by Katie Monigan
It might be because we’re nearing the midseason break making it feel like the writers are attempting to go out with a bang, but for the first time “2 Broke Girls” has delivered two great episodes in a row. Last week, “And the Hoarder Culture” made up for some of the mistakes of recent episodes, and this week’s “And the Really Petty Cash” propelled the show even further.
It may be personal taste, but I thought the pop-culture references this week were spectacularly funny. First, Johnny explains to Max that because of his relationship with Cashandra (Marsha Thomason), his situation with Max is complicated. She quickly retorts, “What are we, on Facebook?” It’s not great on its own, but it sets up for several more references later on, the best of which involved the singer Adele.
At the gallery opening the girls are hired to cupcake-cater, Max gets drunk and finds out that Cashandra was “chums” with Adele. She continues making jokes about it for the rest of the episode, and each quip was funny. There has been a trend throughout the season, where the writers find one thing that is funny, then continuously employ it during an episode until it barely induces the crack of a smile. One horrible example of this is Caroline’s “vagina bed,” which started out amusing, but by the end of its episode had lost any hint of hilarity. In “Cash,” however, they took a simple fact that isn’t innately funny – that Cashandra knows Adele, which made her incredibly cool by association in Max’s eyes – and they spun it a number of ways into great jokes. This slight change in strategy was absolutely crucial to the episode’s elevated humor.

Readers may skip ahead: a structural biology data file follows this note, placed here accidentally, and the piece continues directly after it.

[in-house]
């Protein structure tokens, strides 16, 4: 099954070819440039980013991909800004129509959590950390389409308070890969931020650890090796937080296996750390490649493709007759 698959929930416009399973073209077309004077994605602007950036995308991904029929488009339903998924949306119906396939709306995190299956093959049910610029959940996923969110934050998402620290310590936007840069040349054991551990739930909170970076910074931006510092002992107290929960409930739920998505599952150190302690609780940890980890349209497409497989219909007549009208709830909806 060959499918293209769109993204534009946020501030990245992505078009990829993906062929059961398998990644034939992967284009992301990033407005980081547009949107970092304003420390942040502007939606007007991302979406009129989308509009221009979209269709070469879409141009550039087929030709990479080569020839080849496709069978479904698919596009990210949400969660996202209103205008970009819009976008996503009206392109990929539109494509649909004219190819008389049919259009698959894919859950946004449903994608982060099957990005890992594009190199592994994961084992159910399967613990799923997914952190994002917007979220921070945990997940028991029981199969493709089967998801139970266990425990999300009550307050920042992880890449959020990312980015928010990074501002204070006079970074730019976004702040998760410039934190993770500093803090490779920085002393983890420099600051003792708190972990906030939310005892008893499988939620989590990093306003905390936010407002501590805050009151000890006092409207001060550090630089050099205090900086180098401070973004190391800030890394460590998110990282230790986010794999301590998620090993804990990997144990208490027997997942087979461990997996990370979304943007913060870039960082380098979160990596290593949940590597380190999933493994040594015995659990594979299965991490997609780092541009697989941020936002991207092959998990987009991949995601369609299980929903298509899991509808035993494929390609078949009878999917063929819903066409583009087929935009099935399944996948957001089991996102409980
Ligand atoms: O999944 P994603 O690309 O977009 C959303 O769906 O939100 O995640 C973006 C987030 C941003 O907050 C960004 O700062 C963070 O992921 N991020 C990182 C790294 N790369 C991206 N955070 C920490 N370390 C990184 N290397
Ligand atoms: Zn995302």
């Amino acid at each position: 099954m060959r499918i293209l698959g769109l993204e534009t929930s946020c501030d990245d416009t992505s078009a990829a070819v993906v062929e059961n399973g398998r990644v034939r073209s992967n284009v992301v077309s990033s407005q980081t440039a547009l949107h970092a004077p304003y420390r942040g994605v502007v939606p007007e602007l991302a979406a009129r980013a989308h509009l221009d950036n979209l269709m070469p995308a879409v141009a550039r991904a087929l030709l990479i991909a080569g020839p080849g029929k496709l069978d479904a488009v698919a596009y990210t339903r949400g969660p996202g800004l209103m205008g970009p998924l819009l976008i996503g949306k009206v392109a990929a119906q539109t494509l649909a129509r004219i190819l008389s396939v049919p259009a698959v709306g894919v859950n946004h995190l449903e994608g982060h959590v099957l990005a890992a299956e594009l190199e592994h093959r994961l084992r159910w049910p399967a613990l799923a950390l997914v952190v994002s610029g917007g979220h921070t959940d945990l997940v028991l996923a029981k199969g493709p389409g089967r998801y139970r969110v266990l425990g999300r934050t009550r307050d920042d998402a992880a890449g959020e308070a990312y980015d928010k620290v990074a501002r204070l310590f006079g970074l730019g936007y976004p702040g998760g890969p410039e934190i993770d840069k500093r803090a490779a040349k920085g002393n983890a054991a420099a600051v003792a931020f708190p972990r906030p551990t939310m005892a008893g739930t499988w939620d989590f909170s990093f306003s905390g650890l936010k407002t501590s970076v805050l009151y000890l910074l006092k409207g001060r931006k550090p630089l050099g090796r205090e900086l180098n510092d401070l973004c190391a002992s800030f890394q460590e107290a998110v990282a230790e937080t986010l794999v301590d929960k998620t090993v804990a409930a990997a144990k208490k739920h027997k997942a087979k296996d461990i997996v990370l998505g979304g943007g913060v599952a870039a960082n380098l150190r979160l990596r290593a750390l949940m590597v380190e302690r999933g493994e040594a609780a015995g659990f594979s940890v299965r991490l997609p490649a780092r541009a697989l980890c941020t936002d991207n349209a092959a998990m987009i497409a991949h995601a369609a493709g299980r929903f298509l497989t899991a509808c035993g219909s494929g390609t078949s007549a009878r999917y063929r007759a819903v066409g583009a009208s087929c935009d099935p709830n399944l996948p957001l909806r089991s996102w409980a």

In addition to the writers throwing in what might be some of their best jokes of the season, the usual heartwarming moments really made me love the characters this week, but did so by using a different strategy than they have in the past. The morning after Johnny asks Max if it’s okay that they’re just friends, Caroline asks her what she thinks of an email advertisement for their cupcake business, and Max says “the font is cute” – a remark which convinces Caroline that Max is depressed and needs help. It’s a loving moment between the two of them that shows the depth of understanding that Caroline has for Max’s quirky personality, but did so in an amusing way.
This combination of drama and comedy was the key to the tense moments this week, of which there were plenty. While Max and Johnny’s sexual tension-filled friendship is certainly dramatic, every serious moment incorporated the show’s improved comedy. The comedic pace was never lost, so the show felt more fluid and less jerky. In most episodes, there were dramatic moments that were then broken by a comment, usually by Max, that brought the tone back to comedy. Now that the characters are more well-rounded and developed, there are no segments of drama and comedy. They’re all rolled into one, and it’s a refreshing take on the sitcom genre.
Katie Monigan is a contributing writer. Email her at email@example.com